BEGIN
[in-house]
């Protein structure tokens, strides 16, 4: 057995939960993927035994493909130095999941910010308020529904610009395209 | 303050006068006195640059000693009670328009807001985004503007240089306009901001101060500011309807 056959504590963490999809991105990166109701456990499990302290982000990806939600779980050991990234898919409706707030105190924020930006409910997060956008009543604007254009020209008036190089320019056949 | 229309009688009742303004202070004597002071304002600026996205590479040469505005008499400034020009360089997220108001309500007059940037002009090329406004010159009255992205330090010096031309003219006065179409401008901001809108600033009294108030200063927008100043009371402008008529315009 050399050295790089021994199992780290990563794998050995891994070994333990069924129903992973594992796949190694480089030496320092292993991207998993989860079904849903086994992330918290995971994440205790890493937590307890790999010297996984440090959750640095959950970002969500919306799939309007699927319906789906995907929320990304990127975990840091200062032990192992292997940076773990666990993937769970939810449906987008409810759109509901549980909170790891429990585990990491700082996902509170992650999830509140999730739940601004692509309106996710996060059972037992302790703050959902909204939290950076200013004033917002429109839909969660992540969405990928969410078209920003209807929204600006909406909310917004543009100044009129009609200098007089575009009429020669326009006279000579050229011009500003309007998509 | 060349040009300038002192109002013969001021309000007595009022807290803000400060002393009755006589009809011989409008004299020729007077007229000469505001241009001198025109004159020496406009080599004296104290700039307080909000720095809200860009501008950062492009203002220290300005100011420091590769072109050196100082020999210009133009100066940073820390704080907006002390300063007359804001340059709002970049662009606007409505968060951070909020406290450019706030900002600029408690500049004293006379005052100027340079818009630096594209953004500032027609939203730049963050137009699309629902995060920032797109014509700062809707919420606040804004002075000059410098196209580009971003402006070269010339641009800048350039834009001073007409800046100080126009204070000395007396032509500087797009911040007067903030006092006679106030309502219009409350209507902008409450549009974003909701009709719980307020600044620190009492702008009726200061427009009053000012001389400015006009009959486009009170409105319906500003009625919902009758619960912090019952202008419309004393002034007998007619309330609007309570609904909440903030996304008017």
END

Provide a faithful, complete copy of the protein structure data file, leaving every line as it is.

[in-house]
């Protein structure tokens, strides 16, 4: 057995939960993927035994493909130095999941910010308020529904610009395209 | 303050006068006195640059000693009670328009807001985004503007240089306009901001101060500011309807 056959504590963490999809991105990166109701456990499990302290982000990806939600779980050991990234898919409706707030105190924020930006409910997060956008009543604007254009020209008036190089320019056949 | 229309009688009742303004202070004597002071304002600026996205590479040469505005008499400034020009360089997220108001309500007059940037002009090329406004010159009255992205330090010096031309003219006065179409401008901001809108600033009294108030200063927008100043009371402008008529315009 050399050295790089021994199992780290990563794998050995891994070994333990069924129903992973594992796949190694480089030496320092292993991207998993989860079904849903086994992330918290995971994440205790890493937590307890790999010297996984440090959750640095959950970002969500919306799939309007699927319906789906995907929320990304990127975990840091200062032990192992292997940076773990666990993937769970939810449906987008409810759109509901549980909170790891429990585990990491700082996902509170992650999830509140999730739940601004692509309106996710996060059972037992302790703050959902909204939290950076200013004033917002429109839909969660992540969405990928969410078209920003209807929204600006909406909310917004543009100044009129009609200098007089575009009429020669326009006279000579050229011009500003309007998509 | 060349040009300038002192109002013969001021309000007595009022807290803000400060002393009755006589009809011989409008004299020729007077007229000469505001241009001198025109004159020496406009080599004296104290700039307080909000720095809200860009501008950062492009203002220290300005100011420091590769072109050196100082020999210009133009100066940073820390704080907006002390300063007359804001340059709002970049662009606007409505968060951070909020406290450019706030900002600029408690500049004293006379005052100027340079818009630096594209953004500032027609939203730049963050137009699309629902995060920032797109014509700062809707919420606040804004002075000059410098196209580009971003402006070269010339641009800048350039834009001073007409800046100080126009204070000395007396032509500087797009911040007067903030006092006679106030309502219009409350209507902008409450549009974003909701009709719980307020600044620190009492702008009726200061427009009053000012001389400015006009009959486009009170409105319906500003009625919902009758619960912090019952202008419309004393002034007998007619309330609007309570609904909440903030996304008017």